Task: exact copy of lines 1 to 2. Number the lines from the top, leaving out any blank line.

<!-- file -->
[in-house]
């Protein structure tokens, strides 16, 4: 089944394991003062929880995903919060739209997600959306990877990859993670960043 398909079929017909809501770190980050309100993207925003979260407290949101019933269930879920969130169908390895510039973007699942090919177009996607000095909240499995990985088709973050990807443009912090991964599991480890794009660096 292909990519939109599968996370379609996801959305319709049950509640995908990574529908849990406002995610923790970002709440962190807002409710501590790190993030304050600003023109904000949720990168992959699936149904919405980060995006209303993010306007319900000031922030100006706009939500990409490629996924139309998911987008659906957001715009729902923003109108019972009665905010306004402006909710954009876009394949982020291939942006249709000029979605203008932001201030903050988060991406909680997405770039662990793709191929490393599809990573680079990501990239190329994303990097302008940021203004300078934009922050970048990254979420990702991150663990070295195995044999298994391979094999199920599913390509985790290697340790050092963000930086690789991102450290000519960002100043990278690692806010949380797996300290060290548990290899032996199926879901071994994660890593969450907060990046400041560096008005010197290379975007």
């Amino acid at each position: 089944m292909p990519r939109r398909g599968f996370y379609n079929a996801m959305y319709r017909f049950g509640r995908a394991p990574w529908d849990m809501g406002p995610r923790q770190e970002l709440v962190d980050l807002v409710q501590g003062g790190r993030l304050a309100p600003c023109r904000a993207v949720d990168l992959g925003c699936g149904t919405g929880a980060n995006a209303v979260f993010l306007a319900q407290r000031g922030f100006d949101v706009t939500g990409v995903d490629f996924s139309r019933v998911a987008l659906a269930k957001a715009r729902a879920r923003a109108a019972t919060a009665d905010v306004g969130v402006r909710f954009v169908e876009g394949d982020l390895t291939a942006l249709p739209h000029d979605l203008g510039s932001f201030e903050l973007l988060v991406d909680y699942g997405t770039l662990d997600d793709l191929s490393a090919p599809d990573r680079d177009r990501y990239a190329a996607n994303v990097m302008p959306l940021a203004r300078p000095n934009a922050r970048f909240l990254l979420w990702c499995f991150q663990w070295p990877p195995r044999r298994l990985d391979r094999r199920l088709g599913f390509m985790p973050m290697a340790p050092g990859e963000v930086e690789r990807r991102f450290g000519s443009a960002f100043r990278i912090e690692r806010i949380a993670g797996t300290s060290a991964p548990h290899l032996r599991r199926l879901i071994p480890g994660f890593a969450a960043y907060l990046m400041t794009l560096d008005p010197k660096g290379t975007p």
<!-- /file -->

[in-house]
């Protein structure tokens, strides 16, 4: 089944394991003062929880995903919060739209997600959306990877990859993670960043 398909079929017909809501770190980050309100993207925003979260407290949101019933269930879920969130169908390895510039973007699942090919177009996607000095909240499995990985088709973050990807443009912090991964599991480890794009660096 292909990519939109599968996370379609996801959305319709049950509640995908990574529908849990406002995610923790970002709440962190807002409710501590790190993030304050600003023109904000949720990168992959699936149904919405980060995006209303993010306007319900000031922030100006706009939500990409490629996924139309998911987008659906957001715009729902923003109108019972009665905010306004402006909710954009876009394949982020291939942006249709000029979605203008932001201030903050988060991406909680997405770039662990793709191929490393599809990573680079990501990239190329994303990097302008940021203004300078934009922050970048990254979420990702991150663990070295195995044999298994391979094999199920599913390509985790290697340790050092963000930086690789991102450290000519960002100043990278690692806010949380797996300290060290548990290899032996199926879901071994994660890593969450907060990046400041560096008005010197290379975007």